I am trying to calculate the Pearson correlation coefficient according this formula over a large dataset:

Mostly, my values are between -1 and 1, but sometimes I get weird numbers like:

`1.0000000002 -3 `

And so on. Is it possible to have weird data that would result in this, or does this mean that I have an error in calculation?

For example, I notice that sometimes my summation of X is 1, and hence summation of X^2 would be 1. This results in a value like 1.00000002. Other times, I will have the summation of XY as 0, and then I will have the resulting calculation be -3. Is this statistically possible, or is there an error in my calculations?

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#### Best Answer

The formulas you're using have *long* been known to be numerically unstable. If the squared means are large compared to the variances and/or products-of-means are large compared to the covariances, then the difference in the numerator and in the bracketed terms in the denominator can have problems with catastrophic cancellation.

This can sometimes lead to calculated variances or covariances that don't even retain a single digit of precision (i.e. that are worse than useless).

Don't use these formulas. They made some sense when people calculated *by hand*, where you could see, and deal with such loss of precision when it happened — e.g. use of these formulas was normally preceded by eliminating the common digits, so numbers like this:

` 8901234.567... 8901234.575... 8901234.412... `

would first have 8901234 subtracted (at least) — which would save a lot of time in the working as well as avoid the cancellation issue. Means (and similar quantities) would then be adjusted back at the end, while variances and covariances could be used as-is.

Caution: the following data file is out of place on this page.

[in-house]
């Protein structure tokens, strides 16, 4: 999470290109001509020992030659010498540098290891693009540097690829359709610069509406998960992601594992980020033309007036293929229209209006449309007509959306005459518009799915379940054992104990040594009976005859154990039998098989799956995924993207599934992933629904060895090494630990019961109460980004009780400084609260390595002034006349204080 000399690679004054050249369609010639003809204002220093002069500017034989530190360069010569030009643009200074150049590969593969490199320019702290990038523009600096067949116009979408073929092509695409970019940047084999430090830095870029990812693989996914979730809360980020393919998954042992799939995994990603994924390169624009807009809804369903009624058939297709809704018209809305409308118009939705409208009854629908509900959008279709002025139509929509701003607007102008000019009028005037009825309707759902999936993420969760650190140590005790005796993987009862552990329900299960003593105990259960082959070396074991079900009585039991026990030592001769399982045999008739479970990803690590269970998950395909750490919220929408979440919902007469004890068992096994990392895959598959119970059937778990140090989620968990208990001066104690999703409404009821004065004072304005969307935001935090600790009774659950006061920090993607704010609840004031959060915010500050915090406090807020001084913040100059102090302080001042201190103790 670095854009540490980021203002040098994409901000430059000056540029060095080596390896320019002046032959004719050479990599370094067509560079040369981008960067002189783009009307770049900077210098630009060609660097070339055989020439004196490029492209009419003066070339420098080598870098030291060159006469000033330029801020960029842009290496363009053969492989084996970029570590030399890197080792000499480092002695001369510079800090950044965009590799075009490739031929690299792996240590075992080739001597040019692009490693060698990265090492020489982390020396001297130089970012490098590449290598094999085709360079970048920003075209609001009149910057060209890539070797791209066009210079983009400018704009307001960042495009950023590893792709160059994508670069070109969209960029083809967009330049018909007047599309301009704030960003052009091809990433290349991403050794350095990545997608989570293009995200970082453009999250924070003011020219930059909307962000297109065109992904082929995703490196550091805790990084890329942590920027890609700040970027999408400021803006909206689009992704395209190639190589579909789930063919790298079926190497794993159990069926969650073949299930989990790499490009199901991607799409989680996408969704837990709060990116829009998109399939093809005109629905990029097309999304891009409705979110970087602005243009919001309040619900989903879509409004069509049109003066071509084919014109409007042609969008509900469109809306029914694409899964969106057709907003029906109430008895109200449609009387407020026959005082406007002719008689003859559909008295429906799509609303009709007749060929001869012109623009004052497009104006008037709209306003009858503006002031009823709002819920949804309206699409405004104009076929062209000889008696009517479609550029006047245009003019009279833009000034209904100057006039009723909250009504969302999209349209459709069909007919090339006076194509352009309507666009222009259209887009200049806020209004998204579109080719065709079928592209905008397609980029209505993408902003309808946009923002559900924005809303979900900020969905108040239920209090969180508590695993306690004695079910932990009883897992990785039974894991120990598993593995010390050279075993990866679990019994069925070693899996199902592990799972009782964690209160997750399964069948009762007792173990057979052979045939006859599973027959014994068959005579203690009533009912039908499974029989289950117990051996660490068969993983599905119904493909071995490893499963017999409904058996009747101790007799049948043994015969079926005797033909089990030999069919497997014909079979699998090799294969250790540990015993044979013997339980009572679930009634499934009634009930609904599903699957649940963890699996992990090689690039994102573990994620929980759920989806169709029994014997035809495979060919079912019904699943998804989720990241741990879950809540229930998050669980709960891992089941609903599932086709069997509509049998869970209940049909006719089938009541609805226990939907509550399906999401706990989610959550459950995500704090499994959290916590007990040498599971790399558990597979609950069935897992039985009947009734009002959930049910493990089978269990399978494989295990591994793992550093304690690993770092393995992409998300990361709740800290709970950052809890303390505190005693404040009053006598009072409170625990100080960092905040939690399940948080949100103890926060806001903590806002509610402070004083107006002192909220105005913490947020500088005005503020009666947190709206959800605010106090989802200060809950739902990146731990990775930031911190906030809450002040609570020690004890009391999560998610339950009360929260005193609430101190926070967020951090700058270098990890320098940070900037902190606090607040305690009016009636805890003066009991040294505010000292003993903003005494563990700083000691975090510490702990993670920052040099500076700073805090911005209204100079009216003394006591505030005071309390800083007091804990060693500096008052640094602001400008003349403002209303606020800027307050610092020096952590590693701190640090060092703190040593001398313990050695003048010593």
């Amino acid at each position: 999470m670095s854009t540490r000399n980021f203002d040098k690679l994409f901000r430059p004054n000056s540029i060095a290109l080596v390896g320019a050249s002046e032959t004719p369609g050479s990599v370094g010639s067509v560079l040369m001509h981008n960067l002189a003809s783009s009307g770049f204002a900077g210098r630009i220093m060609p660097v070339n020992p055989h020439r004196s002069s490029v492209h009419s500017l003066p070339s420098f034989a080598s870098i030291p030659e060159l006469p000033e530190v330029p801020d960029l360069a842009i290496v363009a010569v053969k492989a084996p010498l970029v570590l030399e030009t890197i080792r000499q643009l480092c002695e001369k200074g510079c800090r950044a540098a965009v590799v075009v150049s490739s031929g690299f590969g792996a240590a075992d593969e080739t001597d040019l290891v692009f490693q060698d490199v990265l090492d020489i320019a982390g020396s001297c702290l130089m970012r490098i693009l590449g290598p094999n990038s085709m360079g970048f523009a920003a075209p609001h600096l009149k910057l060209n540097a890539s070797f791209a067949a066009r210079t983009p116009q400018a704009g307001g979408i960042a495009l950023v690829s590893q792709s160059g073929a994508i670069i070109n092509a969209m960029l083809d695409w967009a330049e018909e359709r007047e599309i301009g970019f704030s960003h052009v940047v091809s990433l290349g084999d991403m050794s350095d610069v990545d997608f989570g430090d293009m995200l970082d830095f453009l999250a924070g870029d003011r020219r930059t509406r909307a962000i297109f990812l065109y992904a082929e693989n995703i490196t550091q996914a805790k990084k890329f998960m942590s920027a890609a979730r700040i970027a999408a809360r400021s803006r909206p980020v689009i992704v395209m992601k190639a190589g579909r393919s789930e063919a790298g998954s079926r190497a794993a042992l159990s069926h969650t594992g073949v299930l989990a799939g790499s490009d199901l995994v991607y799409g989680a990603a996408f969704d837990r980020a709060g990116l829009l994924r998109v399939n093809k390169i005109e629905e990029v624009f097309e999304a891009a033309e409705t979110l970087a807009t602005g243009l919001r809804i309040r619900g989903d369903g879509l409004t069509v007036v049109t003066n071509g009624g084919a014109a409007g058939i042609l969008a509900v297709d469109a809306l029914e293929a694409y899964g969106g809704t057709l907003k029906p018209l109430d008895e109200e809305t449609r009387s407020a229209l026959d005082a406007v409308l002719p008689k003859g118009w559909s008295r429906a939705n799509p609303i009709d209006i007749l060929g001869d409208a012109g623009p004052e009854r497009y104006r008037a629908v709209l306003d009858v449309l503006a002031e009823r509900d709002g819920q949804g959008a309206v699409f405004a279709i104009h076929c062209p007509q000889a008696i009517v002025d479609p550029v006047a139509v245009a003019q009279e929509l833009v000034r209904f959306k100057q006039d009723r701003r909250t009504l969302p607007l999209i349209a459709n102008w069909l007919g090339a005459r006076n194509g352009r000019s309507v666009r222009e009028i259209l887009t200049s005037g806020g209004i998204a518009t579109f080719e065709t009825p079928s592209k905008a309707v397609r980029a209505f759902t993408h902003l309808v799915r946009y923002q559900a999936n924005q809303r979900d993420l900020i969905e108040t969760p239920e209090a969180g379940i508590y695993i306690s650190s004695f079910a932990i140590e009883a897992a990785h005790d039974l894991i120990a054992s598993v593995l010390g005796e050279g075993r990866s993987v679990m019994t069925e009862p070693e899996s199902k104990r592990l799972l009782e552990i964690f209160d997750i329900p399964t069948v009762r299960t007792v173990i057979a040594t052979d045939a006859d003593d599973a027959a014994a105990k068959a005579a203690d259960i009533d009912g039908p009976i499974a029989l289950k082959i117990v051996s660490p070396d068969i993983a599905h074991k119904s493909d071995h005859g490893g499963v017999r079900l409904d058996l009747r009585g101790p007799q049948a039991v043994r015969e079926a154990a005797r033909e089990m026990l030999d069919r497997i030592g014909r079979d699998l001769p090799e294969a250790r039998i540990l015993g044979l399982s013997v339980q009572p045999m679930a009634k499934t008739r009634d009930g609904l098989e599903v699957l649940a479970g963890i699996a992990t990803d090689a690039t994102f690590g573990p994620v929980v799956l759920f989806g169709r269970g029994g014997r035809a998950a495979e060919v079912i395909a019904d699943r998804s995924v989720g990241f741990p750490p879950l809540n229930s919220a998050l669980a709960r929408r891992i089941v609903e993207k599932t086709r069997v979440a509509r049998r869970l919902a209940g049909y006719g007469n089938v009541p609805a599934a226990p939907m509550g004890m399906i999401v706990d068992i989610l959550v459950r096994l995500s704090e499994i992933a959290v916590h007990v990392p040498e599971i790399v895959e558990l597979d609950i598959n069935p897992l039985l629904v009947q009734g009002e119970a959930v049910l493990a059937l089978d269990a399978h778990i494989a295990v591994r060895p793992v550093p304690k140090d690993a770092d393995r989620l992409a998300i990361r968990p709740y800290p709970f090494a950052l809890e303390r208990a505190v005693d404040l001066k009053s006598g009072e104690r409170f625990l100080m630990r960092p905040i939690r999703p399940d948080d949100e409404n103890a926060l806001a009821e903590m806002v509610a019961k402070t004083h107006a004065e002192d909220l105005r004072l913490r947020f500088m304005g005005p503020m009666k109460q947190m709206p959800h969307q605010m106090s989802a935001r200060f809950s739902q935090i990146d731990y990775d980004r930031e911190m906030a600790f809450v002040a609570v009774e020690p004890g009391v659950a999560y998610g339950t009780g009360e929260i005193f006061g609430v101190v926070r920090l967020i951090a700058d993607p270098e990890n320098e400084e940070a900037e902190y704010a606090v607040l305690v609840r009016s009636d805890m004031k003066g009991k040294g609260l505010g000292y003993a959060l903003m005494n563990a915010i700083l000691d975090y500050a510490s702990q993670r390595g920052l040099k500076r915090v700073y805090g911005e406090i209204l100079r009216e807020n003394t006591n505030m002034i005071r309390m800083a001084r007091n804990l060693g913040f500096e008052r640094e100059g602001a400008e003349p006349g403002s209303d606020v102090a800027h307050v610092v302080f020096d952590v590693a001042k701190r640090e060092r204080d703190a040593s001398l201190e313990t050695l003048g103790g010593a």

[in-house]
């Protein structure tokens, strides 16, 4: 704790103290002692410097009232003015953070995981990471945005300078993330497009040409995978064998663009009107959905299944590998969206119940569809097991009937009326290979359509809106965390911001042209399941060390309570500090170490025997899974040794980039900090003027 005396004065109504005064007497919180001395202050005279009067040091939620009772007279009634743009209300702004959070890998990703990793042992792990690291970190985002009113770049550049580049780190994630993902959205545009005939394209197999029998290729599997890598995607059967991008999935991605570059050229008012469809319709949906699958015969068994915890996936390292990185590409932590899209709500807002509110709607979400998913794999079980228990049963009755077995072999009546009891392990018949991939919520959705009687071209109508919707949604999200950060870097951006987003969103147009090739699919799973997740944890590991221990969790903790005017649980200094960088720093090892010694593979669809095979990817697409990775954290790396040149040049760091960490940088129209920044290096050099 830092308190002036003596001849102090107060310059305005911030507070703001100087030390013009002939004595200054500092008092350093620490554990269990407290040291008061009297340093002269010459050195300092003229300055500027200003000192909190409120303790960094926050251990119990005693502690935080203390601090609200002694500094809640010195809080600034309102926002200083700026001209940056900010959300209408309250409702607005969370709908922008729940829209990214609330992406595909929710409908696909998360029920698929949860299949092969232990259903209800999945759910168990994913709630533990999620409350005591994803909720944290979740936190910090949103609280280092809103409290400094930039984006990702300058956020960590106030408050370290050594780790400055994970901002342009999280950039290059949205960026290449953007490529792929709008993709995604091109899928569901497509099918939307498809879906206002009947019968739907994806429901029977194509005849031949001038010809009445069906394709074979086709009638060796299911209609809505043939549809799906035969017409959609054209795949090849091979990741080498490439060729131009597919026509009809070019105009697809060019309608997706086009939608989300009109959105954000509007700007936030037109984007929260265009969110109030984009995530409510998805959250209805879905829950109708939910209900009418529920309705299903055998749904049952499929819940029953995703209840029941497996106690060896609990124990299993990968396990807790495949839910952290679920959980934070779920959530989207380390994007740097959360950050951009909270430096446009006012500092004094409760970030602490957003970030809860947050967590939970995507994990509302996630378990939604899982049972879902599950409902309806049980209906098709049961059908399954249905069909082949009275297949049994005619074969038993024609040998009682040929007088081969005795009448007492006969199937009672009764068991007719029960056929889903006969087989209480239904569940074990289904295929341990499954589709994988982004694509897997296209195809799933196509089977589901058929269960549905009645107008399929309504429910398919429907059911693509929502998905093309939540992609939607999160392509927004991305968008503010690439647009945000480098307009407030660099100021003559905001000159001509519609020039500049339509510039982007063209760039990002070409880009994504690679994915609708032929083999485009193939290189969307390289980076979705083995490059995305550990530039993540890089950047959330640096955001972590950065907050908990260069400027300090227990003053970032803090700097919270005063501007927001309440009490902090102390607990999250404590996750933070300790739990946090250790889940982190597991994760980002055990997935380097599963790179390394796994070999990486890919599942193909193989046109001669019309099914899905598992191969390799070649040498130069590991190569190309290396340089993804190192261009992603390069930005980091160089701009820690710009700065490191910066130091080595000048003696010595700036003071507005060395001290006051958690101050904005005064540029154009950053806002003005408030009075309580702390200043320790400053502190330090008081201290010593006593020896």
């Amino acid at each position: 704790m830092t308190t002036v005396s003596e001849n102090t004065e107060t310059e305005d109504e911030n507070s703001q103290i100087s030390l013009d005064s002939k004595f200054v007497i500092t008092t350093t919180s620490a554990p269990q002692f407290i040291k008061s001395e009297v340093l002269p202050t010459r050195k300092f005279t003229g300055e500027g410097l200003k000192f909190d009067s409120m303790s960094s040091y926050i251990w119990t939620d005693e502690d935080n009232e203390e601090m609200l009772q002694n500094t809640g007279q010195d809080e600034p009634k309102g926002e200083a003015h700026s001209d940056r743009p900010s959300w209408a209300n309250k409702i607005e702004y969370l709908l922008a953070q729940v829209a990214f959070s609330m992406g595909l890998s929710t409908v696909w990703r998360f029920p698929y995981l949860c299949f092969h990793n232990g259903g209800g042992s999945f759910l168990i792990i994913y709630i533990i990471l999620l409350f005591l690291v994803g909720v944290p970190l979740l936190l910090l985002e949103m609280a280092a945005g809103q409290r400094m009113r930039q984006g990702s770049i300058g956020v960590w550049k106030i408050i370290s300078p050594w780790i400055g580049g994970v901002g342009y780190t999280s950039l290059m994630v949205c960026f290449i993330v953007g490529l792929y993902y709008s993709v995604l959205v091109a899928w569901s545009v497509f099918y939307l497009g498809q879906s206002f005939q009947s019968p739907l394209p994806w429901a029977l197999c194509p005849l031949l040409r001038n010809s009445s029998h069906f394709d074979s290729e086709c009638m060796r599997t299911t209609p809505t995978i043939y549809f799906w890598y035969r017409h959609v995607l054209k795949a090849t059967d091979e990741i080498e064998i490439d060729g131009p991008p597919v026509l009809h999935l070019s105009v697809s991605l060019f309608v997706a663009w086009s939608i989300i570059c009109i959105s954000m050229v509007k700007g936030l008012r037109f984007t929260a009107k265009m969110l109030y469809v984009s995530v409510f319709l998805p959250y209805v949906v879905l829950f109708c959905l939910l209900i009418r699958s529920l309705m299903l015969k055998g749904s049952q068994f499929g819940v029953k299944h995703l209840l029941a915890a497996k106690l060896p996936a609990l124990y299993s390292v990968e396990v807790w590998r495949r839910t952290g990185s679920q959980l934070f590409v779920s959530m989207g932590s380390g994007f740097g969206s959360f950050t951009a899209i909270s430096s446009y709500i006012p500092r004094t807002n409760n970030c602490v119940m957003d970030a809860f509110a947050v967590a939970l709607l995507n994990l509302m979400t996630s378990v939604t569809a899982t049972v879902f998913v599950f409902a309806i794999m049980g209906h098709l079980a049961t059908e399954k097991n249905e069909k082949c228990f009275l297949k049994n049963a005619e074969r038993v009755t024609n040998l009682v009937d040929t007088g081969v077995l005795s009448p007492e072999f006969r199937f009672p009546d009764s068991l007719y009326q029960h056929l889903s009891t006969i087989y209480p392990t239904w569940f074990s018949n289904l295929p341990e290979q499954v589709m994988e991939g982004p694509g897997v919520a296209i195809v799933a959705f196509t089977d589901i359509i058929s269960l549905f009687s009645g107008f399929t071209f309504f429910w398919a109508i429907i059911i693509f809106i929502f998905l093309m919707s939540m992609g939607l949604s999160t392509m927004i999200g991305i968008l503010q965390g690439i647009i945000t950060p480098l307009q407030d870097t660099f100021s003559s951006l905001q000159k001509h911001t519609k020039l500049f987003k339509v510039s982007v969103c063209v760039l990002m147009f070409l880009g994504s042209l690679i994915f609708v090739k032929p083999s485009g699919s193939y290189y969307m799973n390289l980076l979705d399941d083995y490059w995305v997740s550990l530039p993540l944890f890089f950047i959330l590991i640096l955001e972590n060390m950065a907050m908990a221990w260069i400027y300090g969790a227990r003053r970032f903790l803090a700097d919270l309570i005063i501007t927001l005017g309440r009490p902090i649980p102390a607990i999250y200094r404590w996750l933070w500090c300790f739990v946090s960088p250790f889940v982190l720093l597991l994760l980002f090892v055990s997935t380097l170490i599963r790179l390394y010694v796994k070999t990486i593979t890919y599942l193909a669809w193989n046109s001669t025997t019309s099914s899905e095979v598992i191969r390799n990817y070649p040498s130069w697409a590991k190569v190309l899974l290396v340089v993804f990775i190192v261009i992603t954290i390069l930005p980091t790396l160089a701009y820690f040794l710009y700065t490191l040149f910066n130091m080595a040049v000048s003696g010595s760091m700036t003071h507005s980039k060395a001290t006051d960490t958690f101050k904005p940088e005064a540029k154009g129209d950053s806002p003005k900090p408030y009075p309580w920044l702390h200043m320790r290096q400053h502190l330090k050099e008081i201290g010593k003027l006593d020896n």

Similar ideas (and other ideas) can be used with computers, but really you need to use them all the time, rather than trying to guess when you might need them.

Efficient ways to deal with this issue have been known for over half a century — e.g. see Welford's 1962 paper [1] (where he gives one-pass variance and covariance algorithms — stable two-pass algorithms were well know already). Chan et al [2] (1983) compare a number of variance algorithms and offer a way to decide when to use which (though in most implementations generally people use only one algorithm).

See Wikipedia's discussion on this issue in relation to variance and its discussion on variance algorithms.

Similar comments apply to covariance.

[1] B. P. Welford (1962),

"Note on a Method for Calculating Corrected Sums of Squares and Products",

Technometrics Vol. 4 , Iss. 3, 419-420

(citeseer link)

[2] T.F. Chan, G.H. Golub and R.J. LeVeque (1983)

"Algorithms for Computing the Sample Variance: Analysis and Recommendations",

*The American Statistician*, Vol. 37, No. 3 (Aug.1983), pp. 242-247

Tech report version

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